LIMA — A Lima man charged with murder and aggravated arson in the death of his mother last fall has been found competent to stand trial.
Still to be determined is how that ruling affects pleas of not guilty by reason of insanity entered by Devon Ketzenberger last month.
Ketzenberger, 25, was indicted in November by an Allen County grand jury on charges of murder, murder, aggravated arson and felonious assault in connection with a Sept. 19 fire that killed his mother, Wendy Ketzenberger, 54, at a residence at 1113 N. Woodlawn St. He pleaded not guilty to all charges against him.
When firefighters arrived shortly after 4 a.m. that day they found the structure fully engulfed in flames and were not able to enter the residence. Wendy Ketzenberger’s body was ultimately located after authorities spent much of the day sifting through the burned-out home.
Family members told police Ketzenberger had been using drugs and was making “bizarre statements” and that he smelled of a gasoline-type odor shortly after the fire. Investigators found gas cans at the scene of the fire.
Ketzenberger told police that after the fire he walked from his home to a residence in Auglaize County, a trip that took four hours. He was transported to Mercy Health-St. Rita’s Medical Center in Lima for a medical evaluation, then was transported to the Lima Police Department, where he spoke to a detective about the fire.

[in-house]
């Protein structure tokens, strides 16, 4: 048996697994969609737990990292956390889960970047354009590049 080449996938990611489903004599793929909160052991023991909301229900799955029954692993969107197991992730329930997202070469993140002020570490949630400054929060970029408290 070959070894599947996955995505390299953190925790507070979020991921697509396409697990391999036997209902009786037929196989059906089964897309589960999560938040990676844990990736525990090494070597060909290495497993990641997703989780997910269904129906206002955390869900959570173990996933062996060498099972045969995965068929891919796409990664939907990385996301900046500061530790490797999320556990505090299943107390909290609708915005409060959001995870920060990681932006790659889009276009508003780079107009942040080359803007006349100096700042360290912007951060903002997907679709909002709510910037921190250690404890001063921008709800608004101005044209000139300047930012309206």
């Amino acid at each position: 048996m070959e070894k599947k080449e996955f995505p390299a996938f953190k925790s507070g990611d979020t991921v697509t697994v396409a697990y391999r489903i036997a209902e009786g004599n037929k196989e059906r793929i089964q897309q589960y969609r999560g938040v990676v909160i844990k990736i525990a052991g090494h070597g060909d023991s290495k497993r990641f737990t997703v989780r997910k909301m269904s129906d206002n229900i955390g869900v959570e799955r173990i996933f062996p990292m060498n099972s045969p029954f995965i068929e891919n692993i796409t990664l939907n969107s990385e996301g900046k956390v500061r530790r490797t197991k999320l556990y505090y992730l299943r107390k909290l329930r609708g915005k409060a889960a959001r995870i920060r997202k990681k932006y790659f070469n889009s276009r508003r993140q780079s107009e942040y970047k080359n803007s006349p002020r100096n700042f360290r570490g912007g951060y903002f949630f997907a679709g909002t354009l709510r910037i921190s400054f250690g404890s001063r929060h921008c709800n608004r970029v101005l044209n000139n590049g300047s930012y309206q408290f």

According to court documents, Ketzenberger told investigators he had killed his mother and admitted lighting the home on fire.
His attorney, Zach Maisch, filed a motion late last month asking the court allow Ketzenberger to withdraw his previous not guilty pleas and enter pleas of not guilty by reason of insanity. That motion was granted by Judge Jeffrey Reed.
During a hearing Wednesday in Allen County Common Pleas Court, Maisch and Assistant Prosecuting Attorney Tony Mill stipulated to the findings of a report from psychiatrists at the Forensic Psychiatry Center for Western Ohio in Dayton which offered the opinion that Ketzenberger is competent to assist in his own defense at trial.
Reed made that finding official and said the case can proceed to trial.
Also on Wednesday, Ketzenberger waived his constitutional right to a speedy trial.